JOHN YOUNG, PRESIDENT, JEFFERSON PARISH (via telephone): We've been getting pounded pretty good but we're up to the challenge. I mean, Grand Isle is in Jefferson Parish, Natalie. We have Lafitte, Crown Point, Barataria, which is outside of the levee protection system. The main concern for those communities is tidal surge, storm surge, and then those areas within the levee protection system, there's just severe, tremendous amount of rainfall that is going to fall over us. Because every inch of water that falls, every drop of water that falls in Jefferson Parish, needs to be pumped out and that pumping station is designed only to pump one inch per hour the first hour and half an inch every hour thereafter.

So these bands are coming in quickly but fortunately we're getting breaks in the bands so we're keeping up with it and thus far we've been able to keep water off the streets and we don't have any issues with flooding at this point in time. But we're not out of the woods yet.

ALLEN: Absolutely. What about damage otherwise? What are you hearing?

YOUNG: Well, I just got back with 15 minutes ago from doing a riding survey of the parish. We're separated by the Mississippi River. So we have an east bank and a west bank and not a lot of damage at this point. We've had some power outages. Most of our parish has power but there are pockets of neighborhoods and commercial corridors without power. There is not a lot of debris on the streets at this point other than -- certainly not on the major arteries. On side streets, residential areas with trees, a lot of tree limbs are out and down.

But, again, we've been, unlike other parts of the country, we've been inundated with rain a little the last month, month and a half, almost on a daily basis so our soil conditions are very saturated and that -- with the wind, it leaves a lot of trees being uprooted and that sort of thing. So that's -- those three major concerns that we have, those areas outside of the levee protective system, tidal and coastal flooding within, the severe amount of rainfall, the tremendous amount of rainfall that's going to fall, and we're going to be in this battle for another 48 hours and then the third concern that is parish-wide would be loss of power. And our energy company cannot come in until the winds go below 35 to repair those lines so that we can restore that power.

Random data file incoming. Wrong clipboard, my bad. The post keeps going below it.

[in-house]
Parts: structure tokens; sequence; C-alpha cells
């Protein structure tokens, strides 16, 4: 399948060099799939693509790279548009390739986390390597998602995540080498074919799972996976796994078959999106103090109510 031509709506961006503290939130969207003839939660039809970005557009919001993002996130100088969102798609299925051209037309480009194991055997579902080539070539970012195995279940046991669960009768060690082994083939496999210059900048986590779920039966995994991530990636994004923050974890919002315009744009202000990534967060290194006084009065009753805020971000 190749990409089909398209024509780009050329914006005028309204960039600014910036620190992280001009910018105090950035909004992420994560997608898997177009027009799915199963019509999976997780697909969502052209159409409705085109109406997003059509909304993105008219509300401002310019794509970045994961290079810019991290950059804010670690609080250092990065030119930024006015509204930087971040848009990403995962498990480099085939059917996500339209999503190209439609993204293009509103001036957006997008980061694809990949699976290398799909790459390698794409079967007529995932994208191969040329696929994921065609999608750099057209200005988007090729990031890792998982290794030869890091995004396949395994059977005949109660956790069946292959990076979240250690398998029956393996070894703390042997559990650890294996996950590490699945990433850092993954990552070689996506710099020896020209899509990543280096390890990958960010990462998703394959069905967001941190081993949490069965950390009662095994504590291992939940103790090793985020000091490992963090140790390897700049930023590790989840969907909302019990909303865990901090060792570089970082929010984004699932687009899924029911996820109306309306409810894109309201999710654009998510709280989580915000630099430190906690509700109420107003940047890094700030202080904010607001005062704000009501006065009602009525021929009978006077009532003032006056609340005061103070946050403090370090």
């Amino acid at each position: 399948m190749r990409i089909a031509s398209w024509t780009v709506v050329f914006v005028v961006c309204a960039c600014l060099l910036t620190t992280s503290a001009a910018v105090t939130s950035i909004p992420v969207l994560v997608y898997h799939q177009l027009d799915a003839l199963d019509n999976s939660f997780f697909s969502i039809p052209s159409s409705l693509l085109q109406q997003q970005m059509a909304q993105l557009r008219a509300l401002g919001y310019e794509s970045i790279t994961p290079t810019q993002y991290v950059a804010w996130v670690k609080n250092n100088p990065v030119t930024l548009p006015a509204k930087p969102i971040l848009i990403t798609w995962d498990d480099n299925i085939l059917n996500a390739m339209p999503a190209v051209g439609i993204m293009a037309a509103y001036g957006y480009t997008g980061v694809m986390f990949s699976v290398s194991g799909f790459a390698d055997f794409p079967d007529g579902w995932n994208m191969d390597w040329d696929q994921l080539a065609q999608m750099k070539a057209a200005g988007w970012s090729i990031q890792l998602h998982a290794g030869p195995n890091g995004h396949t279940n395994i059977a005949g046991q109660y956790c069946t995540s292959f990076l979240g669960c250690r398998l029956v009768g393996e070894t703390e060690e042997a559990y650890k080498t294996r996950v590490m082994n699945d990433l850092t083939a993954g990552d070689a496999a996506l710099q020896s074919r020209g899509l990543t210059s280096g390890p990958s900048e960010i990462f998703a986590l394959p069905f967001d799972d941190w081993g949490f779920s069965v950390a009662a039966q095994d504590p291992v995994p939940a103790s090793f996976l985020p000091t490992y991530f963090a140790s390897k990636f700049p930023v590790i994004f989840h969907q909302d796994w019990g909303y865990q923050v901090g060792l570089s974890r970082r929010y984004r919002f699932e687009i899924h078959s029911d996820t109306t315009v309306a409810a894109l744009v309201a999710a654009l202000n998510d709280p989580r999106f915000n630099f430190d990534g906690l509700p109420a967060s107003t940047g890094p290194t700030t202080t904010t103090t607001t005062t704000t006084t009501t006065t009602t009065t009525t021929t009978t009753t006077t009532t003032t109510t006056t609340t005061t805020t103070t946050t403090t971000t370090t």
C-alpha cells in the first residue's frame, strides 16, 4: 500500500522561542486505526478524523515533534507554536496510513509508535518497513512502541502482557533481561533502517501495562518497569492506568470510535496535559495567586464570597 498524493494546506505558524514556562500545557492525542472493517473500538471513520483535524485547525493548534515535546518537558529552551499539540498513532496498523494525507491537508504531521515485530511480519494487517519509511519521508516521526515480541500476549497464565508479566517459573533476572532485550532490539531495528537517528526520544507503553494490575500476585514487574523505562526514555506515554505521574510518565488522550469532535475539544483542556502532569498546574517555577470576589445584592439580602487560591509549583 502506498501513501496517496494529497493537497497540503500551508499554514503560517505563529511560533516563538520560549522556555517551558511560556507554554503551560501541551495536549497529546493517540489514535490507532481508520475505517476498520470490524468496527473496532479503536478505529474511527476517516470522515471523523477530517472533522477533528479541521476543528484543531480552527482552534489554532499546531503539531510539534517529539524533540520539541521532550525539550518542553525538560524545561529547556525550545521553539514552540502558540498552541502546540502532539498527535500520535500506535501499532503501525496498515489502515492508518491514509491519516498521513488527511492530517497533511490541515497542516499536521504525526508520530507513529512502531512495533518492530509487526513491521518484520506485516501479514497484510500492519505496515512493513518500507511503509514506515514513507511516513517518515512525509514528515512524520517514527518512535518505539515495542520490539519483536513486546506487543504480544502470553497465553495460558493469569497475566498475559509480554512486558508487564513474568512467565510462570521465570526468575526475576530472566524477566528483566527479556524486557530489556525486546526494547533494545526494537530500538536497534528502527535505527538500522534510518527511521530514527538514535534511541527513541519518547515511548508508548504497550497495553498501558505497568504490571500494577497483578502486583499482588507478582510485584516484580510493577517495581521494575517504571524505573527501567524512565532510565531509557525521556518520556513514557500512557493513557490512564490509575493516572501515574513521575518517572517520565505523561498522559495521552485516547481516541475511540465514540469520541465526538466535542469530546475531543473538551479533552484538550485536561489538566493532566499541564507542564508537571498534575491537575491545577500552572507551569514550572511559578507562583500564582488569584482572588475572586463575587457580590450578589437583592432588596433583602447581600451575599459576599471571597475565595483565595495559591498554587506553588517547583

ALLEN: Well, certainly too those folks that live outside the levee system have probably taken off and evacuated, I would assume?

YOUNG: Well, we issued a mandatory evacuation for those communities, Natalie, but these people have been through a lot and a lot of them decided to stay. Now, in Grand Isle, about 1500 residents, we had 30 to 50 that decided to stay so a lot of people left. But in Lafitte, Crown Point and Barataria, most of them decided to stay. They are going to fight it out. ALLEN: Yes, so they have a fighting spirit for sure there.

YOUNG: They still do. They have a -- we have a fighting spirit, we are very resilient down here and we are prepared for the worst and we're hoping and praying for the best.

ALLEN: Well, we certainly will take that with you, hoping for the best for you and it sounds like so far you are weathering the storm all right and we appreciate you bringing us the latest. Maybe we can talk with you a little bit later. John Young, with Jefferson Parish, thank you so much.

And don't forget, for the latest on Isaac's forecast track, be sure to go to We continue to cover it from all bases, online with our guests that we continue to speak with and our correspondents who are scattered throughout the southeast coast. We'll take a quick break. We're right back.


ALLEN: I'm Natalie Allen. Welcome back to CNN's special coverage of Hurricane Isaac. We're here with you through the night. Right now you're watching live pictures as this slow-moving hurricane -- and that's the key, the slow-moving part -- batters New Orleans on the seventh anniversary of Hurricane Katrina. This is the area of Bourbon Street getting hit by rain and wind right now, relentless bands of torrential rain beating down on southeast Louisiana as well as coastal Mississippi and Alabama. More than 200,000 people are without power as they bear the brunt of this storm.